Thursday, March 7, 2013

UK judge declines Samsung's job offer, invalidates three 3G standard-essential patents in Apple case

Samsung has now officially failed to prevail on 25 standard-essential patent (SEP) assertions against Apple (including eight patents it withdrew and one case that was stayed in Germany because the patent was deemed likely to be invalid). Today Justice Floyd of the Chancery Division of the High Court of England and Wales ruled on three Samsung SEP assertions against Apple and declared all three patents invalid. Last week Samsung lost its 22nd SEP assertion against Apple (in Japan; for details on the ruling see this post). Samsung has prevailed on only three of its SEPs (two in Korea, one in the Netherlands). With a hit rate of less than one out of eight it's still less unsuccessful than Google's Motorola Mobility, which won only one of its ten SEP cases against Apple.

Samsung had sued Apple over three allegedly UMTS-essential patents in the UK. Apple denied these allegations and brought counterclaims for declaratory judgment. Apple's counterclaims succeeded: Justice Floyd declared all three patents-in-suit invalid (this ruling affects the enforceability of these European patents only in the UK, not in other European jurisdictions):

  • EP1714404 on an "apparatus and method for allocating OVSF codes and I/Q channels for reducing peak-to-average power ratio in transmitting data via enhanced uplink dedicated channels in WDCMA systems":

    "[T]he 404 patent as proposed to be amended is invalid both because it has lost priority and is accordingly rendered invalid by intervening prior art (on the basis of Samsung's concession) and because it is, in any event, obvious. If it had survived these attacks, it would have been infringed by Apple's accused, HSUPA enabled devices."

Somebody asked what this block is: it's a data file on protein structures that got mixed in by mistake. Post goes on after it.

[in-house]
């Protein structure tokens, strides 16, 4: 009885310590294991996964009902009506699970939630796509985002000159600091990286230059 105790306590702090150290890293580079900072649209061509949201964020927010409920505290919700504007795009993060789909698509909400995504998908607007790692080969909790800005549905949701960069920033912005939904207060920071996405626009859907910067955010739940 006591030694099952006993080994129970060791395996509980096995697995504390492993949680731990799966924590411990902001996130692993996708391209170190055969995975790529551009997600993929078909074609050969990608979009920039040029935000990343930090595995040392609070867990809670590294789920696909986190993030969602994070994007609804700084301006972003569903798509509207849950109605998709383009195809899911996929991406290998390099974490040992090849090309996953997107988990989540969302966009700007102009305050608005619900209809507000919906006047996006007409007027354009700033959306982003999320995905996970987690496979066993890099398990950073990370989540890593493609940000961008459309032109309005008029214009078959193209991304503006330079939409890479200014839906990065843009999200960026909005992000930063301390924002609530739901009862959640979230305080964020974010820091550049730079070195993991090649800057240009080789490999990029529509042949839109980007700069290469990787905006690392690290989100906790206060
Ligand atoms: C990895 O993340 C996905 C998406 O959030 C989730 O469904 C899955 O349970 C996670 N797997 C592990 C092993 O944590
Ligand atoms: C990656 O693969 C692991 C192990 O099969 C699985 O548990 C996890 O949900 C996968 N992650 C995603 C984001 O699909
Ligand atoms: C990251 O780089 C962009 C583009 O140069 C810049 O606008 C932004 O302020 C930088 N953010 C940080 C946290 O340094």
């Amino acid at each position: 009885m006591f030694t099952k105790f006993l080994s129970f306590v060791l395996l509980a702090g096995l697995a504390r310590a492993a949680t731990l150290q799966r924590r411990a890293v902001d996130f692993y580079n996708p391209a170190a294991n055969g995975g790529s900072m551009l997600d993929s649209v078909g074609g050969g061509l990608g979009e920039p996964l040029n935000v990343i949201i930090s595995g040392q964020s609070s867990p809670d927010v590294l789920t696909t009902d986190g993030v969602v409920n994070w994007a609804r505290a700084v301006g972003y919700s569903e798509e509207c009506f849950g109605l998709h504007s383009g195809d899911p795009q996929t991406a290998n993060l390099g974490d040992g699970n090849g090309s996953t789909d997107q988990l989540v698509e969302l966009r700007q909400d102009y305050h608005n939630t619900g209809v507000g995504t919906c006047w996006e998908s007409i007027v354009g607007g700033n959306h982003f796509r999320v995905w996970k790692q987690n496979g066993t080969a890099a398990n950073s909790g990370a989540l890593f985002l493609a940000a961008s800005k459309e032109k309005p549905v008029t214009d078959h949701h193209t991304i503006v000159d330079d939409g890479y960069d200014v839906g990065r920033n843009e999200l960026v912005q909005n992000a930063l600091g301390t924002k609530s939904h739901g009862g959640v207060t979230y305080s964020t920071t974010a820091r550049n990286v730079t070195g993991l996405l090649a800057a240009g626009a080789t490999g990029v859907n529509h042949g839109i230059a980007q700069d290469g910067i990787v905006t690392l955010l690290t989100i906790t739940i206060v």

• EP1005726 on a "turbo encoding/decoding device and method for processing frame data according to QoS":

    Justice Floyd determined that this patent "a) is not entitled to the priority claimed, and is therefore invalid based on Samsung's admission, b) if entitled to priority, would nevertheless have been invalid for obviousness over both Bömer and Valenti, c) if valid, would have been infringed by Apple's UMTS compliant devices."

    Samsung also lost a case over this patent in Mannheim, Germany.

  • EP1357675 on an "apparatus and method for channel coding and multiplexing in a CDMA communication system":

    This patent "a) is not entitled to the priority claimed and is therefore invalid on based on Samsung's admission, b) if entitled to priority, is invalid for obviousness over TS 25.212 v 2.00, c) would be valid if entitled to priority and amended in accordance with Samsung's application to amend."

Samsung had already withdrawn its requests for injunctive relief over SEPs on a Europe-wide basis in December but continued to seek damages for past infringement. After today's ruling it's not entitled to any remedies in the UK. It will likely appeal these decisions.

Samsung's dismal track record with its SEP assertions against Apple undermines its outrageous 2.4% royalty demand.

Not only has Samsung lost more than two dozen SEP assertions against Apple but it's also been unable to enforce any non-SEP anywhere in the world. Most recently a Samsung lawsuit against Apple's voiceover feature (which matters a great deal to blind and vision-impaired users) was stayed.

Justice Floyd appears unlikely to follow in Sir Robin Jacob's footsteps and work for Samsung as an expert witness in USITC investigations. (The first part of the headline was half-joke half-serious -- Samsung's decision to enlist Sir Robin Jacob, retired Lord Justice, as a paid expert witness only a couple of months after he ruled in its favor is sort of a job offer to other judge ruling on its patent cases.)

The ITC has a deadline later today for a final ruling on Samsung's request for a U.S. import ban against Apple. But the ITC was closed yesterday due to weather conditions, making a postponement a possibility.

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